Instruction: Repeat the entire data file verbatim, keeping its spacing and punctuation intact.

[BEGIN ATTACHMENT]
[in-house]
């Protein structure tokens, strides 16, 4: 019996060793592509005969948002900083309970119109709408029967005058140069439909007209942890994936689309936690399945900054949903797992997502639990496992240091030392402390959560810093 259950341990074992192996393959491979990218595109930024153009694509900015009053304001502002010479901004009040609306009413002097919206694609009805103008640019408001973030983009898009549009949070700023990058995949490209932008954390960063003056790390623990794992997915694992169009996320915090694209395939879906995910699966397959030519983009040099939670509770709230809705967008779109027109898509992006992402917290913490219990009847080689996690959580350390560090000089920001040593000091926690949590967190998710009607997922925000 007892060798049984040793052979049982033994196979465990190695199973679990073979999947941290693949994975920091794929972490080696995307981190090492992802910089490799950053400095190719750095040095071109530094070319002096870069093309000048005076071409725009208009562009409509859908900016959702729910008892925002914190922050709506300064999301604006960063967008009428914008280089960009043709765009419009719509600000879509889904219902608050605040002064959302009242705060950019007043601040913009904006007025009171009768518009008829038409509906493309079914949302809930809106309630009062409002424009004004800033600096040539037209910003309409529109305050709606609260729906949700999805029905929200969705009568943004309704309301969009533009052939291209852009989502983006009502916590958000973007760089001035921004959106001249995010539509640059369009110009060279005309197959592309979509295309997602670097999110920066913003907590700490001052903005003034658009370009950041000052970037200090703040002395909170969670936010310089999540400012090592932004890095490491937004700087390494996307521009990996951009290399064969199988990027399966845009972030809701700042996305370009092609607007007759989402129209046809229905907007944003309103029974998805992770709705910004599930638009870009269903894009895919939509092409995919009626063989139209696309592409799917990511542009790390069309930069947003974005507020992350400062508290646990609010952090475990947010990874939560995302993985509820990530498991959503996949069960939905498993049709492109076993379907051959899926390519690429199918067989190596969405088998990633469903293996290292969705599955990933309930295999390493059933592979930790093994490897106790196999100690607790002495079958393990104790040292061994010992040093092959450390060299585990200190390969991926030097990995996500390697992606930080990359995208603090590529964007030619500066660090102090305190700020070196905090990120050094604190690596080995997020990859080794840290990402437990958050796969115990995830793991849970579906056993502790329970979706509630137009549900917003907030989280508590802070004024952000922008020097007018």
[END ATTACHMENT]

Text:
[in-house]
């Protein structure tokens, strides 16, 4: 019996060793592509005969948002900083309970119109709408029967005058140069439909007209942890994936689309936690399945900054949903797992997502639990496992240091030392402390959560810093 259950341990074992192996393959491979990218595109930024153009694509900015009053304001502002010479901004009040609306009413002097919206694609009805103008640019408001973030983009898009549009949070700023990058995949490209932008954390960063003056790390623990794992997915694992169009996320915090694209395939879906995910699966397959030519983009040099939670509770709230809705967008779109027109898509992006992402917290913490219990009847080689996690959580350390560090000089920001040593000091926690949590967190998710009607997922925000 007892060798049984040793052979049982033994196979465990190695199973679990073979999947941290693949994975920091794929972490080696995307981190090492992802910089490799950053400095190719750095040095071109530094070319002096870069093309000048005076071409725009208009562009409509859908900016959702729910008892925002914190922050709506300064999301604006960063967008009428914008280089960009043709765009419009719509600000879509889904219902608050605040002064959302009242705060950019007043601040913009904006007025009171009768518009008829038409509906493309079914949302809930809106309630009062409002424009004004800033600096040539037209910003309409529109305050709606609260729906949700999805029905929200969705009568943004309704309301969009533009052939291209852009989502983006009502916590958000973007760089001035921004959106001249995010539509640059369009110009060279005309197959592309979509295309997602670097999110920066913003907590700490001052903005003034658009370009950041000052970037200090703040002395909170969670936010310089999540400012090592932004890095490491937004700087390494996307521009990996951009290399064969199988990027399966845009972030809701700042996305370009092609607007007759989402129209046809229905907007944003309103029974998805992770709705910004599930638009870009269903894009895919939509092409995919009626063989139209696309592409799917990511542009790390069309930069947003974005507020992350400062508290646990609010952090475990947010990874939560995302993985509820990530498991959503996949069960939905498993049709492109076993379907051959899926390519690429199918067989190596969405088998990633469903293996290292969705599955990933309930295999390493059933592979930790093994490897106790196999100690607790002495079958393990104790040292061994010992040093092959450390060299585990200190390969991926030097990995996500390697992606930080990359995208603090590529964007030619500066660090102090305190700020070196905090990120050094604190690596080995997020990859080794840290990402437990958050796969115990995830793991849970579906056993502790329970979706509630137009549900917003907030989280508590802070004024952000922008020097007018």